Topic outline

  • What is Set net fishing?

    Set net fishing is a passive fishery that installs large fishing gear over several kilometers in the sea and waits for a school of fish to enter the net.

    In Japan, it accounts for the third-largest yield by the type of fishery.

    A school of fish first encounters the leader net and enters the playground along the leader net.

    Then, it is caught when entering the bag net along the funnel.


    • Advantages and weaknesses of set net fishing

      Because set nets are installed relatively close to harbors, fishing boats used in set net fishing consume less fuel than fisheries that target schools of fish (for example, trawling and purse seining).

      In addition, set net fishing is considered as a resource-friendly fishery as it does not catch all the fish in the area.

       

      On the other hand, set net fishing cannot catch certain fish because it is a passive fishery.

      Although bycatch of small Pacific bluefin tuna by set net fishing has recently become a problem in Hokkaido, it is presently difficult to intentionally prevent it.

       

      In response to these problems, our research group thought, “Can we control the catch by devising the shape of the set net?”

      However, because it is difficult to test set nets in the actual sea due to their large size, we have been working on a simulation approach.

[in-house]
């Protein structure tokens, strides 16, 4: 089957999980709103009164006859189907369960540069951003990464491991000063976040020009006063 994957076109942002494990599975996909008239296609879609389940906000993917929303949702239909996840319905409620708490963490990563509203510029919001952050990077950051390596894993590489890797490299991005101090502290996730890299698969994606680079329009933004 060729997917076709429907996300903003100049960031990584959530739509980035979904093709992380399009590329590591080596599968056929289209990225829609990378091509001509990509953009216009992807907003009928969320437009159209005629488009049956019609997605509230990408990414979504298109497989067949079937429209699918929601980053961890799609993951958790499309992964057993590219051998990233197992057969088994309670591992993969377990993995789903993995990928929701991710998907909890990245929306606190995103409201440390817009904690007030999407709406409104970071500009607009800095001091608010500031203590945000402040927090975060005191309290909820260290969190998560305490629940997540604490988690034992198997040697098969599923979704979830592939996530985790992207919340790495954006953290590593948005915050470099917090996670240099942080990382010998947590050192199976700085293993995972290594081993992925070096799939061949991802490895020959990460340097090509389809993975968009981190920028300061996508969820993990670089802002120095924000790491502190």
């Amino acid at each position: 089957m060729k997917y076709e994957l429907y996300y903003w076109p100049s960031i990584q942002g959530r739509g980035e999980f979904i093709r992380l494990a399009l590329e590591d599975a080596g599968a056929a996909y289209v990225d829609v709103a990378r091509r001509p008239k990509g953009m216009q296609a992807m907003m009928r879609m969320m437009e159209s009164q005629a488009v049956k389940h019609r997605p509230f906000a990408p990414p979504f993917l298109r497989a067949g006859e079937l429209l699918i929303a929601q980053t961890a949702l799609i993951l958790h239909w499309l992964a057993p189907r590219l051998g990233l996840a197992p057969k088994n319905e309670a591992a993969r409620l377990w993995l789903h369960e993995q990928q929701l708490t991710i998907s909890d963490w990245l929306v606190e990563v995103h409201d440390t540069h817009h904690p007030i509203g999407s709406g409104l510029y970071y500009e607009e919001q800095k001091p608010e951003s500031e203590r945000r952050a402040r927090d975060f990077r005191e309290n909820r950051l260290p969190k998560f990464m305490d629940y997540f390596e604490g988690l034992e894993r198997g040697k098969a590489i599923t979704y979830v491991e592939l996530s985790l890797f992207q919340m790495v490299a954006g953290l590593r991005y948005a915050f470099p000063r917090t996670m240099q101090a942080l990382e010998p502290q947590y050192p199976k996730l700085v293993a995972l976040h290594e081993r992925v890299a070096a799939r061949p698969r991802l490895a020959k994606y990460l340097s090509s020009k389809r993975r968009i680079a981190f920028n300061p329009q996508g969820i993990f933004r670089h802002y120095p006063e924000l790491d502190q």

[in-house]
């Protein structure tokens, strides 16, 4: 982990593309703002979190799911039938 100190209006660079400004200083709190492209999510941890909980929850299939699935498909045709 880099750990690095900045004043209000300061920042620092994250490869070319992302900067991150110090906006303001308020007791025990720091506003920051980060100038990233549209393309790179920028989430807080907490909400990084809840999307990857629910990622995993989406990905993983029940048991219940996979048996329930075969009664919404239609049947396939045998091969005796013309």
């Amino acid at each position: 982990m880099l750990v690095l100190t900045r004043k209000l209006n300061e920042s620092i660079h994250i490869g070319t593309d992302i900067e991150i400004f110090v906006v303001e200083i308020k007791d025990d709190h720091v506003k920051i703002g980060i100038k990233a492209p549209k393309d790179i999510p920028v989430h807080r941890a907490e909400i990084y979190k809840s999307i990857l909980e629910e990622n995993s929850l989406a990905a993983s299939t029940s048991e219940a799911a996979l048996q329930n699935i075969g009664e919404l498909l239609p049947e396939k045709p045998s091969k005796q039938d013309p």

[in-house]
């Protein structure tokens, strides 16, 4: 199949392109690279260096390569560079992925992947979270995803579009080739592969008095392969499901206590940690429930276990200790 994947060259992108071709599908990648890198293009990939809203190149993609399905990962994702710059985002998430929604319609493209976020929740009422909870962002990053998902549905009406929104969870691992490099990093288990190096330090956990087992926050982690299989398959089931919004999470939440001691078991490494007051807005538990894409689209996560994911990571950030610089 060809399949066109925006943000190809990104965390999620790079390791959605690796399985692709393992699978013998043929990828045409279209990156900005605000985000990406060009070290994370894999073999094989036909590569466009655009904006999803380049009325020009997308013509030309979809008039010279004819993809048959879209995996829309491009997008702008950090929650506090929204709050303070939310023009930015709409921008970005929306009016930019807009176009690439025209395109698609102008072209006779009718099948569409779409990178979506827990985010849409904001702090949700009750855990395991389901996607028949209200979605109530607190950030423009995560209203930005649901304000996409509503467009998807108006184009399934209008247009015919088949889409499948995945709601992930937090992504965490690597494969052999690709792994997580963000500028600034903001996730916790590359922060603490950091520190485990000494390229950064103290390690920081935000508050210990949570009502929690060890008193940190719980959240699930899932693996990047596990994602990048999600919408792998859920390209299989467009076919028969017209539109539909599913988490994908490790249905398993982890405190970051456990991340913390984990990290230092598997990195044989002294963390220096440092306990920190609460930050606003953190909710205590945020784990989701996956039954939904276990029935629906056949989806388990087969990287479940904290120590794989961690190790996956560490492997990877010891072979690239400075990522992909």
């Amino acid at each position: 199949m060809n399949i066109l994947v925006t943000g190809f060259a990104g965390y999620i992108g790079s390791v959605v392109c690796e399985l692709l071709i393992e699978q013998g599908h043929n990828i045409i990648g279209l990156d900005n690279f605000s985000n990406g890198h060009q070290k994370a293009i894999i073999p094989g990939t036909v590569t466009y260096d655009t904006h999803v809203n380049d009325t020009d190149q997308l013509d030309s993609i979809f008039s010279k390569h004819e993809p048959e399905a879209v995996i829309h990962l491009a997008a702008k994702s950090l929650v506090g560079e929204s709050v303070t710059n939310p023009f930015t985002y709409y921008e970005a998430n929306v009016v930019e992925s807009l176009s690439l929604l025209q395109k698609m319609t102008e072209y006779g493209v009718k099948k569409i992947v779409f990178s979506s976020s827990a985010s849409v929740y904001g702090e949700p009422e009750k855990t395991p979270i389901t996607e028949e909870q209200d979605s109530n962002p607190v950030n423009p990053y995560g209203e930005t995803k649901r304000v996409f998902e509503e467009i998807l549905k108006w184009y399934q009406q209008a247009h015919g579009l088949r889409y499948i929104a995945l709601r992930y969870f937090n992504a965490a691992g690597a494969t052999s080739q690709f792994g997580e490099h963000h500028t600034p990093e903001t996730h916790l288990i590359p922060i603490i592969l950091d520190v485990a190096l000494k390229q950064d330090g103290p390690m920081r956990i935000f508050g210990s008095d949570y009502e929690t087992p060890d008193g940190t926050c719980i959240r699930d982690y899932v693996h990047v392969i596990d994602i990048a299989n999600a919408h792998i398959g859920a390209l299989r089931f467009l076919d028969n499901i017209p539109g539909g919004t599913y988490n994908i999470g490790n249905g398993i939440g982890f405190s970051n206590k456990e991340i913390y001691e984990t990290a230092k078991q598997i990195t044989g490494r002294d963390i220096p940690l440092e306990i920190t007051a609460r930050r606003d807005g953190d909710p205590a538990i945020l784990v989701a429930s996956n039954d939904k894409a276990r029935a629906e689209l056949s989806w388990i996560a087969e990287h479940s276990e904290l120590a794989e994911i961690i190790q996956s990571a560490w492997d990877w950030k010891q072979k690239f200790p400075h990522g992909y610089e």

• Catch simulation of set net

        The simulation uses the Boid model (Reynolds, 1987) to reproduce the behaviors of a school of fish.

        The Boid model was developed to reproduce the behaviors of a flock of birds and has also been applied to the behaviors of fish.

        By applying this to a 3D model of set nets, we demonstrated on the computer how fish are caught and at what rate they enter and escape from the bag net.

        • Results and future outlook

          The following shows the catch and escape ratios for the above simulation repeated 500 times.

          Here, the net angles of the entrance were set to 60° or 90°, and simulations were performed for each.

          The result showed that the rate of entering the playground and escaping was higher with a net angle of 90°.

          As a result, the amount of fish entering the bag net was larger with the net angle of 60°.

          We believe that set nets can be designed to selectively catch target fishes (such as mackerel, horse mackerel, and tuna) by using a model to reproduce the actual difference in their behaviors.